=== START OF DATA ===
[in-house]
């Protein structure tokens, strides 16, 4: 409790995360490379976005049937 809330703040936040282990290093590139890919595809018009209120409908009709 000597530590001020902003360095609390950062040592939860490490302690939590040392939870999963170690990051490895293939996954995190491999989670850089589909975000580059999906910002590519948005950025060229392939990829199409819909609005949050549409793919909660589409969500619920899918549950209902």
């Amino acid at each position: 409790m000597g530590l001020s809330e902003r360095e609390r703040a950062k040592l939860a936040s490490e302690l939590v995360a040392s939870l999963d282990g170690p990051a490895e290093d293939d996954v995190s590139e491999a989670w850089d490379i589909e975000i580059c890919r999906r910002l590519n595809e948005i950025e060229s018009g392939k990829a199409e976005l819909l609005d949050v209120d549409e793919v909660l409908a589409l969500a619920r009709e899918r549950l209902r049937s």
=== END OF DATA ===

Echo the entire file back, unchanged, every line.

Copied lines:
[in-house]
């Protein structure tokens, strides 16, 4: 409790995360490379976005049937 809330703040936040282990290093590139890919595809018009209120409908009709 000597530590001020902003360095609390950062040592939860490490302690939590040392939870999963170690990051490895293939996954995190491999989670850089589909975000580059999906910002590519948005950025060229392939990829199409819909609005949050549409793919909660589409969500619920899918549950209902």
């Amino acid at each position: 409790m000597g530590l001020s809330e902003r360095e609390r703040a950062k040592l939860a936040s490490e302690l939590v995360a040392s939870l999963d282990g170690p990051a490895e290093d293939d996954v995190s590139e491999a989670w850089d490379i589909e975000i580059c890919r999906r910002l590519n595809e948005i950025e060229s018009g392939k990829a199409e976005l819909l609005d949050v209120d549409e793919v909660l409908a589409l969500a619920r009709e899918r549950l209902r049937s």